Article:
Newton-Wellesley

Frequently Asked Questions

The following questions deal with topics that are common to many women’s experiences throughout their pregnancies. This information can be used as a resource to guide you through the more common health concerns that may arise. The physicians and nurses at Newton-Wellesley OB/GYN are always available to answer any questions that you may have above and beyond what is presented in this format.

Any questions you may have can be phoned in to our office during our regular hours, 8:00 am – 5:00 pm. One of our nurses will be available to answer your questions as expeditiously as possible. For questions after office hours, one of our experienced obstetrical nurses is on call until 10:00 pm. 

For emergencies, you can call our office number and the nurse will return your call promptly. She will be able to answer your questions, offer assistance, and if necessary, notify one of our physicians. From 10:00 pm on, our physicians are on-call for labor and emergency-related occurrences.

Different women have different experiences with nausea and vomiting even from one pregnancy to another. Some basic rules to keep in mind:

  • Even though you may not feel like eating, especially with nausea, it is crucial to keep your caloric and fluid intake up during the first trimester.
  • Try eating small amounts of food on a more frequent basis.
  • Avoid solid foods if nausea and vomiting persist; maintain high fluid intake (fruit juices, carbonated beverages, water, non-dairy) to guard against dehydration from vomiting.
  • Avoid vitamins until nausea has passed.
  • If you are unable to tolerate fluids for more than 24 hours or if you are experiencing a high fever (greater than 101 degrees Fahrenheit) and/or severe abdominal pains with nausea and vomiting, contact your doctor.

Indigestion is a common occurrence during pregnancy. Try to stay away from rich sauces, sugar, spicy, or greasy foods; cut down on coffee, carbonated beverages, alcohol, and general overeating. Sleeping with your head somewhat elevated (extra pillows) will help as well. You may use an antacid if you are in discomfort; make sure it is low sodium or sodium-free.

As for diarrhea, decrease your intake of foods that are high in roughage (whole grain products, salads, etc.). Increase the amount of rice and bananas in your diet. Stop milk products and vitamins until diarrhea has subsided for a few days. You may use over-the-counter remedies such as Kaopectate. If you are unable to maintain fluid intake because of associated vomiting or if you experience a temperature greater than 101 and/or severe abdominal pain, contact your doctor.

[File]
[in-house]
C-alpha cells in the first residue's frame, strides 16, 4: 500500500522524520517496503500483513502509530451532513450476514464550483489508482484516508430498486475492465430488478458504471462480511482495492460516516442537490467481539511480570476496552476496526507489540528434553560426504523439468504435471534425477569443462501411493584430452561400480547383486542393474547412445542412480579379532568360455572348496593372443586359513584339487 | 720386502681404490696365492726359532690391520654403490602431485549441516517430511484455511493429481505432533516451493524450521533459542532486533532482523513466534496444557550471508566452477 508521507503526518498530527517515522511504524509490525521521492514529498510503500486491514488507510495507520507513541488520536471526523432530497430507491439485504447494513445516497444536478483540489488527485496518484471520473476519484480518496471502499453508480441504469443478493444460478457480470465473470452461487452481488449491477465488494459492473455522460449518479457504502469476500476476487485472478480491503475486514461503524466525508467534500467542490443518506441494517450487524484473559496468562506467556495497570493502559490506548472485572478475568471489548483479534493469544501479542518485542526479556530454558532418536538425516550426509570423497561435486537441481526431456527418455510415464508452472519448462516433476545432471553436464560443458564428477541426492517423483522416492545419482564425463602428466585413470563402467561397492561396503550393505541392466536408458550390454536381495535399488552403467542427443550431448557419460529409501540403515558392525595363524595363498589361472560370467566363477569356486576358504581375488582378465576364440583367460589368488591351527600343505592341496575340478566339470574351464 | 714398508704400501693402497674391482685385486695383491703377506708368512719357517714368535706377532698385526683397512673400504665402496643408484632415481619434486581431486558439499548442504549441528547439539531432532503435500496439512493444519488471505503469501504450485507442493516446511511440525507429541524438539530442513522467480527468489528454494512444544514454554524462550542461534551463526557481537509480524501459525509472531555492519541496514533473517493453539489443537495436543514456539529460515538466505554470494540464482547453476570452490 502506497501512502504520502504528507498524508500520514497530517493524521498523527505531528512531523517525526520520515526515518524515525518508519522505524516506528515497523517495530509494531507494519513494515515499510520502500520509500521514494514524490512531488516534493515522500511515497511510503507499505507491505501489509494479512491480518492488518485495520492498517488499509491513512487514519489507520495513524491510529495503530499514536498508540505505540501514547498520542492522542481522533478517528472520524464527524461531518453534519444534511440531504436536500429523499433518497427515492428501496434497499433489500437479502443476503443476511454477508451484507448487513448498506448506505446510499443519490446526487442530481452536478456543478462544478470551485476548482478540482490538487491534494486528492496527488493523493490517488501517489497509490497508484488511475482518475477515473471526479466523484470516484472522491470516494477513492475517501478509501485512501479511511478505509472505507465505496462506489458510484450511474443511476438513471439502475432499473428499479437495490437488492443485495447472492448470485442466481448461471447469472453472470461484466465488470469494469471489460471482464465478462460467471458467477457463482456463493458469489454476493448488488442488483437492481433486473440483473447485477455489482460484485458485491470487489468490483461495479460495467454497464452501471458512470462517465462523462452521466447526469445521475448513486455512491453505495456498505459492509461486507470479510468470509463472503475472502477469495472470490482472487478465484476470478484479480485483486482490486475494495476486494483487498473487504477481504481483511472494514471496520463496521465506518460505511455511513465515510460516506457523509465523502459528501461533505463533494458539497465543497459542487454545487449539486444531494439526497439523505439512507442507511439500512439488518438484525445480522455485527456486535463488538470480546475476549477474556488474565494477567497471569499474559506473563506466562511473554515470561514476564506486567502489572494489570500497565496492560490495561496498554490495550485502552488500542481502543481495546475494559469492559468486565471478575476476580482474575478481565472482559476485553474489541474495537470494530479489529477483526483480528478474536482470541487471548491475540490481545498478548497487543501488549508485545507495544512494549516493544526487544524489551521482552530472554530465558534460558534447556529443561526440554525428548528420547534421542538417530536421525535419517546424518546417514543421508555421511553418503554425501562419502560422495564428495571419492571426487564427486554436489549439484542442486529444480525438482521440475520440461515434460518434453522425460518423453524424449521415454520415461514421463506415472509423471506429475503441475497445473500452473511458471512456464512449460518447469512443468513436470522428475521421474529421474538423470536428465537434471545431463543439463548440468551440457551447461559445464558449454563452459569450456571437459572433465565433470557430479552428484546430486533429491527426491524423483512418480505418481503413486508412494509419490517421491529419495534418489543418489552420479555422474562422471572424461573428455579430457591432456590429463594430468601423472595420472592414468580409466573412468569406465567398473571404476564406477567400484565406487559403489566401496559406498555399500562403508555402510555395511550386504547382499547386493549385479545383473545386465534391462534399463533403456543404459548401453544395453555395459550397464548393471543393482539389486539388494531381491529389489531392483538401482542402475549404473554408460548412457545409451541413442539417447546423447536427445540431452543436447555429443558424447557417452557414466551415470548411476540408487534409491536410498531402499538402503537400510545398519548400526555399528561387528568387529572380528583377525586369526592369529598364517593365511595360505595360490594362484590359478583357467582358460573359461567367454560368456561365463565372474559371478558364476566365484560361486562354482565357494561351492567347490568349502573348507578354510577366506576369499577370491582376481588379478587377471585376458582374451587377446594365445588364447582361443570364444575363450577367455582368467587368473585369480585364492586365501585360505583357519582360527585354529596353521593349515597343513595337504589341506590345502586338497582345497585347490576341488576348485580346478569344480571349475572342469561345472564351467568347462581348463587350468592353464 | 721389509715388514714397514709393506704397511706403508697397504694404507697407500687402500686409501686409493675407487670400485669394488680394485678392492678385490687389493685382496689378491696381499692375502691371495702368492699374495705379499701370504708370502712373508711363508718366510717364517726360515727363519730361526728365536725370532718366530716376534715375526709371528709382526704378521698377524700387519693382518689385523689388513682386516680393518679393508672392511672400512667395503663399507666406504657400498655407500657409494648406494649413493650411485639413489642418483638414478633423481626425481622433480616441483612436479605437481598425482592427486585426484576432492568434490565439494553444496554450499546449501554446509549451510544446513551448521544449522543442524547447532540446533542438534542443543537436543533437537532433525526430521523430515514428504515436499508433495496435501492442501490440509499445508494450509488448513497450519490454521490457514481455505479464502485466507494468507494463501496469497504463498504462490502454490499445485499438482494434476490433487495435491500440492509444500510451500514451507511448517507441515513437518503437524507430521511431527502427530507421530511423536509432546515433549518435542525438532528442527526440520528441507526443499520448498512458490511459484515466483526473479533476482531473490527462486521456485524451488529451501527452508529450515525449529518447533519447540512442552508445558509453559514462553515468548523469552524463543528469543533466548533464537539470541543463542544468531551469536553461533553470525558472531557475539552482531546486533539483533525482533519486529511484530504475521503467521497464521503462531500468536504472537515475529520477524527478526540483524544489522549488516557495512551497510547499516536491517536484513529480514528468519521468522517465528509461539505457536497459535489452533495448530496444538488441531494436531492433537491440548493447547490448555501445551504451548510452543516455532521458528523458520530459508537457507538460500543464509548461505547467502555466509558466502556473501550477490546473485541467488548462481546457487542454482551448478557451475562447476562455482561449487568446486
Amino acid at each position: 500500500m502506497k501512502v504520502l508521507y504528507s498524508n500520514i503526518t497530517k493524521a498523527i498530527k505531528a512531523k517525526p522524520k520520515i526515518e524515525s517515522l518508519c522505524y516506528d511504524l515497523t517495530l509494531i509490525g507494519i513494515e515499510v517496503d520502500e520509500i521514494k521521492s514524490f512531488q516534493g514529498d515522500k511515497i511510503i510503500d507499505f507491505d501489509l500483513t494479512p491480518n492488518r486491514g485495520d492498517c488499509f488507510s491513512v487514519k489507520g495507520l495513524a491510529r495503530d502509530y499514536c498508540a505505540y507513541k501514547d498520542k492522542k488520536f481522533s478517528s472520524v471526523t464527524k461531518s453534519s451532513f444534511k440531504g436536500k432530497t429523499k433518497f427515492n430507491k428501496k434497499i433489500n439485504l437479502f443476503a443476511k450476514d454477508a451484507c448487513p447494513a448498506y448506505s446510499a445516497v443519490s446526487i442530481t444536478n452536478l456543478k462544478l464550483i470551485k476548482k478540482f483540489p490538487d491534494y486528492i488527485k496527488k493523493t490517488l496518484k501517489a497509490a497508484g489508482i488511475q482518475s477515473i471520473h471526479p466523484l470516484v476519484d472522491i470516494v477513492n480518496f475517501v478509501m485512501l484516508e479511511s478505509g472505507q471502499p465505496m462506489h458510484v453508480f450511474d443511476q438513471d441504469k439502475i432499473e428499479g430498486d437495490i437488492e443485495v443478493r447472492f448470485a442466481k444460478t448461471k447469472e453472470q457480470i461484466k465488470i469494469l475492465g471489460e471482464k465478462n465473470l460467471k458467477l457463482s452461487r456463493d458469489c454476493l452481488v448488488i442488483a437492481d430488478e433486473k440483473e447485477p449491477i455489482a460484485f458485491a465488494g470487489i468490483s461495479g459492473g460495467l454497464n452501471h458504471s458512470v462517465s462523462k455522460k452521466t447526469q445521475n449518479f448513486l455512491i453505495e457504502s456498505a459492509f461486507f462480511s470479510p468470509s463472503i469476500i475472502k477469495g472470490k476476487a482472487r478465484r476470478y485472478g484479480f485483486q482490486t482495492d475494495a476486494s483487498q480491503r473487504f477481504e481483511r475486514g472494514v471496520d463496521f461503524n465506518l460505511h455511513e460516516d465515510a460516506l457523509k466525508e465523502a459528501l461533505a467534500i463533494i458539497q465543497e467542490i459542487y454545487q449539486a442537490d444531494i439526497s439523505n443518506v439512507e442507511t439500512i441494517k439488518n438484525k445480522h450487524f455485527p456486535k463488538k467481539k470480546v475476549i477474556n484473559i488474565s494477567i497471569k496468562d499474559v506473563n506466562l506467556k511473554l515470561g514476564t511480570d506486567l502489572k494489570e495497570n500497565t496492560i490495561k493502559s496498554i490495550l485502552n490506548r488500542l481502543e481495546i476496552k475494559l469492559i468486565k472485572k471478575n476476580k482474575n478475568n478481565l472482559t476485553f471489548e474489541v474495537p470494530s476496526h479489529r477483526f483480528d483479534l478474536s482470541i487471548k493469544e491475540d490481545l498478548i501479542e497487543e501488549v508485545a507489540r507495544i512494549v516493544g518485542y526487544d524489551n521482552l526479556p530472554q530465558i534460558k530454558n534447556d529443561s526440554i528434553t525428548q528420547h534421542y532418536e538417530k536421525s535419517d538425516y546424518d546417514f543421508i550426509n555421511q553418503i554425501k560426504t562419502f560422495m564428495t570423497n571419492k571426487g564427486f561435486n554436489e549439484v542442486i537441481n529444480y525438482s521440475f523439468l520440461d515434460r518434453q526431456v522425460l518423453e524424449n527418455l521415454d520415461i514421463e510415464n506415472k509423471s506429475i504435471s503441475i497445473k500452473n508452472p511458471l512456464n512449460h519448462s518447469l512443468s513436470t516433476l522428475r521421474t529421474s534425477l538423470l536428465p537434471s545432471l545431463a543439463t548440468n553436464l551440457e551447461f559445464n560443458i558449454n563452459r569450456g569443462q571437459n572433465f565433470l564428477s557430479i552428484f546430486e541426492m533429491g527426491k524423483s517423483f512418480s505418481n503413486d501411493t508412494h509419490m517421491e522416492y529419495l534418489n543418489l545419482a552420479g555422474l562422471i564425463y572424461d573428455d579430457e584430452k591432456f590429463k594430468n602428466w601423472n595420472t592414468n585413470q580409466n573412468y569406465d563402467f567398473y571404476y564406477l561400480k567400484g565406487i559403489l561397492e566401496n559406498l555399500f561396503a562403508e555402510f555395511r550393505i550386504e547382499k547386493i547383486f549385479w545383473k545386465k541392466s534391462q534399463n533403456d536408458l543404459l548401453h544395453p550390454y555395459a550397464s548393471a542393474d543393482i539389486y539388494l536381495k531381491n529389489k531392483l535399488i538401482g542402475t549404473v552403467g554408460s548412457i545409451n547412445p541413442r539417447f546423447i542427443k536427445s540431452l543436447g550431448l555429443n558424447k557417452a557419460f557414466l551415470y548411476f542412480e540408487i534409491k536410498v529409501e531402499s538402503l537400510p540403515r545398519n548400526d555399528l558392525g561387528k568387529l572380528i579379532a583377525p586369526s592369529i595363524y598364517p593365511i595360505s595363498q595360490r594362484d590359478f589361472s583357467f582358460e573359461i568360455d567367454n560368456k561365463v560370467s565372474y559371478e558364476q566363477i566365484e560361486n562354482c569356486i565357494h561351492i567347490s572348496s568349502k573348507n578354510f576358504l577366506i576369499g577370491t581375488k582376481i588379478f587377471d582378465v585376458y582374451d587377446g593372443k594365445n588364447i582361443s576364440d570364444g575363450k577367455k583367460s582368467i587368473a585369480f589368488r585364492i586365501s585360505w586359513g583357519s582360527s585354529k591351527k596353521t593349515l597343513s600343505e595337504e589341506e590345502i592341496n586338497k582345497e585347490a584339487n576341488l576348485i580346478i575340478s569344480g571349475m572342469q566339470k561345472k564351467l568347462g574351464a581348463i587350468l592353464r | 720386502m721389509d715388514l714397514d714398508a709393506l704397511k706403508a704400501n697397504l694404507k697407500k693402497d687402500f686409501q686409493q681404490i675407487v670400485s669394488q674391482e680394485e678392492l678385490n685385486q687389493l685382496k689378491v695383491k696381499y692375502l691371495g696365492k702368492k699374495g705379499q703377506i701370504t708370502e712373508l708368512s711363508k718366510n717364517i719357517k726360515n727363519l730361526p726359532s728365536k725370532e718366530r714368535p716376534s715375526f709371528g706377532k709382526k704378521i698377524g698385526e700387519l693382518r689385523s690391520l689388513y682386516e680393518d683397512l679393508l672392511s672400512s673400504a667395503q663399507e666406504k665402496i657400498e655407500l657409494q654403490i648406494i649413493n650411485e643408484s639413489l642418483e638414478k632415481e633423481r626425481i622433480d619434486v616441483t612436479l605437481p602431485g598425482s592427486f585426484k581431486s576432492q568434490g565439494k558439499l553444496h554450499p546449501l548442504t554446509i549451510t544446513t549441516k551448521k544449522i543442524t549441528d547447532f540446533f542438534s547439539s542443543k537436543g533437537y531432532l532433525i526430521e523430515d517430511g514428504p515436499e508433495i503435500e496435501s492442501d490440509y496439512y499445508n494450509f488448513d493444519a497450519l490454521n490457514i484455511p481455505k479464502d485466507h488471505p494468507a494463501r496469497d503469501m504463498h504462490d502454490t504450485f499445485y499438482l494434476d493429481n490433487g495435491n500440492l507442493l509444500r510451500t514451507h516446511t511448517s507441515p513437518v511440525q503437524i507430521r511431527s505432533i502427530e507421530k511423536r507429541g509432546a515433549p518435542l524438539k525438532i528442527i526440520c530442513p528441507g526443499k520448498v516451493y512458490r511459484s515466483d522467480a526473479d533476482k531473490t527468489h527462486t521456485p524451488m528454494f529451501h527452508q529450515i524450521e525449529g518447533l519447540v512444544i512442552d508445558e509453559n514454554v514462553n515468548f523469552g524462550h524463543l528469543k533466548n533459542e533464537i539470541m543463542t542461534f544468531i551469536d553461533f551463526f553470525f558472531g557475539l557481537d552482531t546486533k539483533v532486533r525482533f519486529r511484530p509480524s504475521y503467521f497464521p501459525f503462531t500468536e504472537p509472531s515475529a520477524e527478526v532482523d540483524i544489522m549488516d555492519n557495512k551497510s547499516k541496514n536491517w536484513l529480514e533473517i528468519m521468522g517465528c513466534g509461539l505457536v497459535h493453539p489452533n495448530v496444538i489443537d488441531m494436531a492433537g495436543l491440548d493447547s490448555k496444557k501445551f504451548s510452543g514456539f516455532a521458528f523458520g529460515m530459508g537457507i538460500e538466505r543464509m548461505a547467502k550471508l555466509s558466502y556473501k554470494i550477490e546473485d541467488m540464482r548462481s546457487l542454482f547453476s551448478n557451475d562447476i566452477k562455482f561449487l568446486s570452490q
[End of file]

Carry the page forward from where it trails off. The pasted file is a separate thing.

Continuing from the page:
For constipation, add more roughage to your diet (bran cereals, fresh fruits, whole grain bread/crackers, raw vegetables, etc.). Drink 8 glasses of water daily. If these measures are not successful, Metamucil and stool softeners (Colace = 2 pills/day) can be used. If your discomfort lasts, contact your physician.

Try to avoid being constipated or having diarrhea (see above).  Over-the-counter products such as Preparation H and Annusol creams can relieve discomfort.

For both cold and flu symptoms, keep your fluid intake high and get extra rest.  Do not take aspirin products or ibuprofen.

For Colds: Tylenol, Sudafed, Cepacol, Robitussin DM can be used for symptomatic relief. Use a vaporizer for heated moisturized air. If you have a persistent sore throat, a throat culture may be necessary. If you develop a temperature greater than 101 degrees Fahrenheit, consult your doctor. 

For Flu:  Take Tylenol as directed for elevated temperatures.  If your temperature persists at greater than 101 degrees Fahrenheit, or if you cannot keep fluids down for more than 24 hours, contact your doctor.

If you’ve already had these diseases in the past, you are in no danger of contracting them again. If you’ve been exposed in the past but have no history of symptoms, avoid further exposure until you’ve spoken with your physician.

Fifth’s disease is a viral rash most common in school-age children. Pregnant women are susceptible to the disease and it could cause fetal complications, in some cases, if contracted. If you work in a school or community setting with children, you should have a blood test to determine your system’s immunity to the strain. If there is an outbreak in your work setting, there is a 21 day incubation period from the last reported case; consult with your doctor.

If you have a history of herpes, you should inform your doctor at your first prenatal visit. If you develop an active herpes outbreak near the end of your pregnancy, it may be necessary to deliver by Cesarean section to reduce the risk of fetal exposure. If your water “breaks” during an active outbreak, call your doctor immediately.

If you are cut and risking infection from a rusty nail, a tetanus shot is safe to prevent any infection that may prove harmful to both mother’s and baby’s health.

During your first visit, let your doctor know how active you are and if you participate in any sports. Your doctor will comment on your particular situation. Do Not start a new exercise routine at this time without your doctor’s ok. Here are some basic guidelines:

  • Cardiovascular exercise, in moderation, is encouraged during pregnancy; don’t exercise above your limit.
  • After the first trimester, avoid exercising in the supine position (e.g., situps).
  • Low-impact activity (e.g., swimming [no diving], walking, low-impact aerobics, stationary bikes, treadmill, and Stairmaster may be most comfortable during pregnancy.
  • Don’t exercise in hot, humid weather.
  • Replenish your liquids generously during exercise.
  • Any sport/exercise that may cause physical trauma is off-limits!  (e.g., skiing, intense biking/cycling, mountain climbing, horseback riding, gymnastics, etc.).
  • Contact sports should be avoided (e.g., ice hockey, soccer, basketball).